On Saturday night in Las Vegas, the top two picks of the 2016 Draft squared off in a Summer League preview of the league’s future. The Lakers would defeat the Sixers 70-69 on a D’Angelo Russell buzzer-beater, but the main attractions were Ben Simmons and Brandon Ingram.
ESPN cameras were following Simmons constantly, to the point that the first overall selection was featured even when he sat on the bench. Ingram got his share of attention as well, especially from the largely pro-Lakers crowd eager to get a glimpse of a potential franchise player. It was a surprise to everyone when the duo combined for just 4 points in the opening half, but Simmons emerged with the stronger game.
Summer League is often characterized by haphazard play, but Ingram looked uncomfortable against Philadelphia, especially when the Sixers opted for a double team. Ingram needs to look for teammates sooner if opponents choose to surround him. Instead, he forced a few shots and was goaded into several mistakes. I still believe in his range: despite going 3-12 from the field, Ingram swished two shots near the end including a long two-point attempt. He also showed a quick first step in offensive sets. It still wasn’t the game you hope to see from the second pick in the draft.
Ingram admitted to some nervousness: “You try to get the jitters out and you try to play the game.”
Ingram played respectably against weaker competition on Friday against the Pelicans. In all, he scored 12 on 5-9 shooting with 4 rebounds and 2 blocked shots. Perhaps most impressive was his drive to the hoop for a layup past a surprised Cheick Diallo. Another highlight reel play was his block of David Lighty, Jr. Things certainly went less smoothly against Philadelphia. He faced a quality Sixer defender in Jerami Grant, the nephew of former Bulls forward Horace Grant. The bigger but still nimble Simmons also gave him some trouble as he looked for a path to the basket. Ingram usually excels off the dribble, but Grant’s ball pressure took away that element of his game. Ingram grabbed just 4 rebounds on the night, as well.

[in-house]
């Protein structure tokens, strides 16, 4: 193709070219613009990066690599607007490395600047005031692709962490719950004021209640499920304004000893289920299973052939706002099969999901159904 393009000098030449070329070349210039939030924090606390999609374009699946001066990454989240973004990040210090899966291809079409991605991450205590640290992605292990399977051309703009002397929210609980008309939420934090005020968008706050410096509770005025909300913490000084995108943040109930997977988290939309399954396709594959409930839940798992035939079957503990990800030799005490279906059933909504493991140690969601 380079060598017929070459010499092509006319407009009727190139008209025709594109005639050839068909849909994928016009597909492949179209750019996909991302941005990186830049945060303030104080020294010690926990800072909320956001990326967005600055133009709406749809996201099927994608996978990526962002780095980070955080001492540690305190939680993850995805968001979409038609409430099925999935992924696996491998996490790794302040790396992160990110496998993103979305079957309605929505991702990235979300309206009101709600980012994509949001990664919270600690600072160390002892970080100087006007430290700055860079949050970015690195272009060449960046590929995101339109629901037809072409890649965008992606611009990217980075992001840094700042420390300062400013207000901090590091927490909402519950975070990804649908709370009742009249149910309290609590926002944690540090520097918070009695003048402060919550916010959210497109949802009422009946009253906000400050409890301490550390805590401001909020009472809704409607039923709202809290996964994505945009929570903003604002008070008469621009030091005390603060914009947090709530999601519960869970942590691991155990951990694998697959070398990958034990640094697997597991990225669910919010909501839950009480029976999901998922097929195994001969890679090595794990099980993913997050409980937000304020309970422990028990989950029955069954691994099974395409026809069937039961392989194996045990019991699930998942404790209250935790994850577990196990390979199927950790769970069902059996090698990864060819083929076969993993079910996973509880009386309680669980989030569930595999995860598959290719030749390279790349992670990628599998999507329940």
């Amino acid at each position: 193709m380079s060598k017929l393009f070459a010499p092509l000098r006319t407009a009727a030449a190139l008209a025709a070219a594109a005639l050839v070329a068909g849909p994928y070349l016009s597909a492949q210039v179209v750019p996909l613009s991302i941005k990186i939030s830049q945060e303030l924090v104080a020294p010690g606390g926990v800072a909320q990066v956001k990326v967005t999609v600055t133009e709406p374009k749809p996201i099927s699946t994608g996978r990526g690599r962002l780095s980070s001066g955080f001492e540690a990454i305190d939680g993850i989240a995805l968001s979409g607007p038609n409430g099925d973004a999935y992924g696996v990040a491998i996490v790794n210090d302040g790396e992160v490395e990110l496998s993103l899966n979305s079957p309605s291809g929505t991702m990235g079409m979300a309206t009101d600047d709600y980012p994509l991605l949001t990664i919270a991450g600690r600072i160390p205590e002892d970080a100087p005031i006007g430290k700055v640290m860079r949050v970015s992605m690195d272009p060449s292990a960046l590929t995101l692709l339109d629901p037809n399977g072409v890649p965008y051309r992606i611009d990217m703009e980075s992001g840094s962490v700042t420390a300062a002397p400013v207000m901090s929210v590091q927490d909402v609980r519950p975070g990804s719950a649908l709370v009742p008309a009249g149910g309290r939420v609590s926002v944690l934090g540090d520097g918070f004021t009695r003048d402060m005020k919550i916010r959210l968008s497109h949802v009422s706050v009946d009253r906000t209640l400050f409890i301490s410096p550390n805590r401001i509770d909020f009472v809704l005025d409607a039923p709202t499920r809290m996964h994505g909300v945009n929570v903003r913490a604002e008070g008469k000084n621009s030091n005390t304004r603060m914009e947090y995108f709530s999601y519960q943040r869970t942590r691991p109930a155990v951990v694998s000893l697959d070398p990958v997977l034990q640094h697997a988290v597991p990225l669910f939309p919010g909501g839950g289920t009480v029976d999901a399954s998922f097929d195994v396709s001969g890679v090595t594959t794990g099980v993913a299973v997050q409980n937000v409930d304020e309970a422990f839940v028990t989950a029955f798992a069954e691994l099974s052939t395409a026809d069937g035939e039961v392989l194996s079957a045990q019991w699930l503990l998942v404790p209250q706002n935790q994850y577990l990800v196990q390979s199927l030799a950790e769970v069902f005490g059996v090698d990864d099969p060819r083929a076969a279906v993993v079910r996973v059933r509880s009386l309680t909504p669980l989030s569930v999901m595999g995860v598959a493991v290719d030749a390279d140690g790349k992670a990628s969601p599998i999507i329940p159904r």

One game isn’t reason to panic, though. Even Kristaps Porzingis had a rough outing against Golden State in last year’s Summer League.
For his part, Simmons showed plenty of talent but also committed 7 turnovers against the Lakers. Simmons was a major playmaker nonetheless, handling the ball quite a bit for a big man and finding open men to the tune of 8 assists. His creativity with the ball is evident, although he’ll need a more aggressive approach to keep defenders honest. Even given plenty of room, Simmons often refused to shoot. That wasn’t such a problem during his time at LSU, so I’m not overly worried about him in the long run. Despite finishing with 8 points on 8 shots, Simmons came close to a triple double thanks to the assists and 10 boards.
Simmons took a low-key approach following the game: “Got a few more games to go and looking forward to learning from my mistakes.”
Simmons was just 7-25 from the field through Saturday’s contest, but his passing and court vision should have Sixers fans excited for real games. He had a better showing against Chicago on Sunday, scoring 18 points.
One of my favorite plays on Saturday was a Simmons dribble move into the paint followed by a quick turnaround jumper for the bucket. Some point guards like to play a back-to-the-basket game on occasion, but Simmons made it look seamless. It was as if he transformed from a ball handler into a power forward in a split second. If he can make passes and score inside, it does take some of the pressure off of a midrange game that requires polish.
Simmons also bounced back from a missed layup by stealing the ball and finding Timothe Luwawu-Cabarrot for a basket in transition. Furthermore, Simmons looks like a capable defender. I liked what I saw from him in the Utah game on Thursday, especially when he coaxed an air ball from Trey Lyles on the game’s first possession.
Simmons and Ingram should be cornerstone players in the future, but they both will experience growing pains as they adapt to the highest level of competition. So far, Simmons looks like a surprisingly effective point guard with a 6’10” frame who needs more confidence in his stroke. His passes can be brilliant, but head coach Brett Brown will want to see fewer turnovers in the future.
Meanwhile, Ingram has a tremendous wingspan and projects as a sharpshooter who can also get to the hoop. However, he requires more strength and quicker decision making in order to succeed. Simmons has created open shots for his teammates while Ingram’s offensive game has lacked consistency. Neither player has dominated in Summer League, but Simmons looks a bit readier to contribute so far.
photo via llananba